Let’s get something straight right away: Sidney Crosby never left.
Sure, a couple of shiny new toys named Connor McDavid and Auston Matthews burst onto the scene dramatically in recent years, tearing up the record books and absorbing all the media attention for their nightly displays of magic on ice. But Crosby has just chugged along on his trademark elite clip the whole time, quietly hitting his highest per-game rate since 2018/19 this season with an impressive 84 points in 69 games despite starting the year on injured reserve.
Crosby’s place in the NHL elite was never in question. He may not be the league’s consensus top player like he was in his prime, but he’s at least staying close to the conversation — even at 34.
However, what he accomplished in the first four games of the 2022 Stanley Cup Playoffs should push him back into the middle.
The Penguins entered the playoffs this year with a cloud of sullen pessimism.
The exhausted group, who have struggled with injuries and health problems throughout the year, dropped 11 of their last 17 games to complete the season, nine of which were regular matches, while their first-choice goalkeeper succumbed to another serious ailment at the worst moment before one of their franchise pillars earned a four-game suspension.
The ceding of home field advantage to rival New York Rangers and their favorite Vezina puckstopper was just the icing on the cake of a very sad one, sending Pittsburgh fanbase expectations to a season low.
Crosby then reentered the fight as he intended and proceeded to pull her back into the stratosphere.
Nobody should be surprised. And yet we still are.
Crosby has turned back the clock in four games of postseason action so far. Cole Harbor’s pride has led the Penguins to an unlikely 3-1 lead over higher-seeded Rangers, with Crosby’s nine points in four games putting him just a point behind the league lead while his seven assists propel the field forward.
Vintage Crosby is a supreme player – good enough to cover up other supposedly fatal squad mistakes, such as depending on Louis Domingue, who is minutes away from devouring a full meal, as a goaltender-savior.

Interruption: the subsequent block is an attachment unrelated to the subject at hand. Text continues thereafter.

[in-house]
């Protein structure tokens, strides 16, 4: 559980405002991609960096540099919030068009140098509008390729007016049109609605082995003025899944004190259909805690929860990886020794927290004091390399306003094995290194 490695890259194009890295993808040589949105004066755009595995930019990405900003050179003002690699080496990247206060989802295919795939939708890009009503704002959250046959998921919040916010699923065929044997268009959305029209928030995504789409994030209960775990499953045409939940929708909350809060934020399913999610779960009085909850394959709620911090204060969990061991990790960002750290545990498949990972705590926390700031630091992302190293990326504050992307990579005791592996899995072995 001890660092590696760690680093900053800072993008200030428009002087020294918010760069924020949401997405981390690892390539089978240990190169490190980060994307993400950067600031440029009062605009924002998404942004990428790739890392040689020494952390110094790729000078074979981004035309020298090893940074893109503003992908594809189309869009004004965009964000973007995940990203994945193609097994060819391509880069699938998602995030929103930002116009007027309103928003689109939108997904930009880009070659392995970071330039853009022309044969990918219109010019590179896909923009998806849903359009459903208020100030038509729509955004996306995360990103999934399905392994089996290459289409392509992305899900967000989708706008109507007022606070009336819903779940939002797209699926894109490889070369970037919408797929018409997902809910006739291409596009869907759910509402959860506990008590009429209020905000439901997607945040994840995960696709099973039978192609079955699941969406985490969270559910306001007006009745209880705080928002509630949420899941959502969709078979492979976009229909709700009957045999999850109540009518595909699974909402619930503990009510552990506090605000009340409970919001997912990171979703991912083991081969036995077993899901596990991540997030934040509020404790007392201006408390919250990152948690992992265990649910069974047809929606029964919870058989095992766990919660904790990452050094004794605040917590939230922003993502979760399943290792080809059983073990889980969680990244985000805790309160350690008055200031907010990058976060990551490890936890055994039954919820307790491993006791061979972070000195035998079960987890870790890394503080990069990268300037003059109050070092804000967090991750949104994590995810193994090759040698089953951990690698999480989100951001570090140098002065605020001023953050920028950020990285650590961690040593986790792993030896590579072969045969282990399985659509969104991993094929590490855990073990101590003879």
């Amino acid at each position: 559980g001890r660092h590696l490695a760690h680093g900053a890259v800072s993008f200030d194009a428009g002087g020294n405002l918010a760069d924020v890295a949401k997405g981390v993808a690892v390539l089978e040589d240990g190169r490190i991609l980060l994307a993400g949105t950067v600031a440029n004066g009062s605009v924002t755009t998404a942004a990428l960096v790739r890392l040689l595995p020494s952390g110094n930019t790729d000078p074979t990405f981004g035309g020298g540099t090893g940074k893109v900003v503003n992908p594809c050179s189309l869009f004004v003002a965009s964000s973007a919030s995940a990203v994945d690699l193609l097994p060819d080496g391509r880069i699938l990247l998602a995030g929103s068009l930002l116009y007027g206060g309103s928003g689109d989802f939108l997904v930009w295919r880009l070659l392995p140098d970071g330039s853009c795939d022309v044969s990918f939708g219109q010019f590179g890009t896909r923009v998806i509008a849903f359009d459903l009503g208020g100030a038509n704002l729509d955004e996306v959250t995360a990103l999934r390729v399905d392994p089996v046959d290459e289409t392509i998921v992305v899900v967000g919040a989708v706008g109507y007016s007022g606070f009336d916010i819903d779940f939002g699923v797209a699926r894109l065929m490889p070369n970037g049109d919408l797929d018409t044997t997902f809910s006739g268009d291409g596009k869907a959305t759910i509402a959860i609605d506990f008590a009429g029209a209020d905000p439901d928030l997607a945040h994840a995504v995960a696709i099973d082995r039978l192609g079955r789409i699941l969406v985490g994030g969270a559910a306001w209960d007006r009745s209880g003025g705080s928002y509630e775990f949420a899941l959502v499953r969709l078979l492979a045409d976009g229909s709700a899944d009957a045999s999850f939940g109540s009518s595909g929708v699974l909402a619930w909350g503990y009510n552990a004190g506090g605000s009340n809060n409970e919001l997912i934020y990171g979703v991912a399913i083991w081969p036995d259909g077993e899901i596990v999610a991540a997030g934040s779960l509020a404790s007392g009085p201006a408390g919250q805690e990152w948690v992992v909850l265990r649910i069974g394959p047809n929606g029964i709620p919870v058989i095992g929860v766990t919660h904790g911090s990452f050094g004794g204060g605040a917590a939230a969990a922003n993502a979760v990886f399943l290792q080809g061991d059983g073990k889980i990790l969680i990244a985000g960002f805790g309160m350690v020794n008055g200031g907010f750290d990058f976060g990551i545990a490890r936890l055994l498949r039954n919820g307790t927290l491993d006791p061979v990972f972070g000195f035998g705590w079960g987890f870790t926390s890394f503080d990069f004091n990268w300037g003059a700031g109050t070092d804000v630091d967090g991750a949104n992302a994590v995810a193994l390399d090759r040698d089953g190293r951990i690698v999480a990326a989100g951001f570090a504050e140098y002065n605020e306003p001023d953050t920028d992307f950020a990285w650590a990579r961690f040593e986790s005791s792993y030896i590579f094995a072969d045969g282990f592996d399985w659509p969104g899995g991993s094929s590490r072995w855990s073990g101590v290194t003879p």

Thanks, of course, to Domingue, whose 0.906 percent saving over four appearances and three starts is better than anyone could have expected. But few teams would be able to absorb the losses inflicted on the Penguins and still be ready to defeat the Rangers by 110 points in five games.
A team with Sidney Crosby can do that. That takes him to the peak of his powers.
But it wasn’t just box-score gold that Crosby spun. No, Crosby’s underlying numbers illustrate a player who, despite carrying the second-most even workload forward of any Penguin, has completely and utterly dominated the opposition in every facet of the game whenever he stepped on the ice.
In over 73 minutes of consistent ice time to this point in the series, Crosby’s pathetic 73.26 percent goal odds share is only surpassed by his otherworldly 76.67 percent goals expected share.
Those are some smashing numbers. But math can be confusing, so it’s important to break down exactly what they mean.
Despite the toughest matchups his opponent can throw at him, Crosby’s game has tipped the ice in Pittsburgh’s favor when it comes to generating scoring opportunities and possessing possession for about 75 percent of his overall consistent strength. And considering Crosby has logged more even minutes than all but one of his fellow forwards, the Penguins essentially control the two most important facets of the game for an amazing portion of any competition – and earn the lead in the series to do so demonstrate.
Factor in all but five-on-five situations, and Crosby’s workload only grows to its heaviest in well over a decade. But he still hasn’t shown any signs of slowing down, just getting better and upping his game at the exact moment the Penguins needed it from him.
He has once again given Pittsburgh believers a hero. The same hero they have relied on and counted on for the past 15 years.
That’s what Crosby does. When the odds are highest and viewers have counted him out, Sid the Kid finds a way to reach new levels few thought possible.
These playoffs showed just that. And the scariest thing is, it’s just getting started. Once again.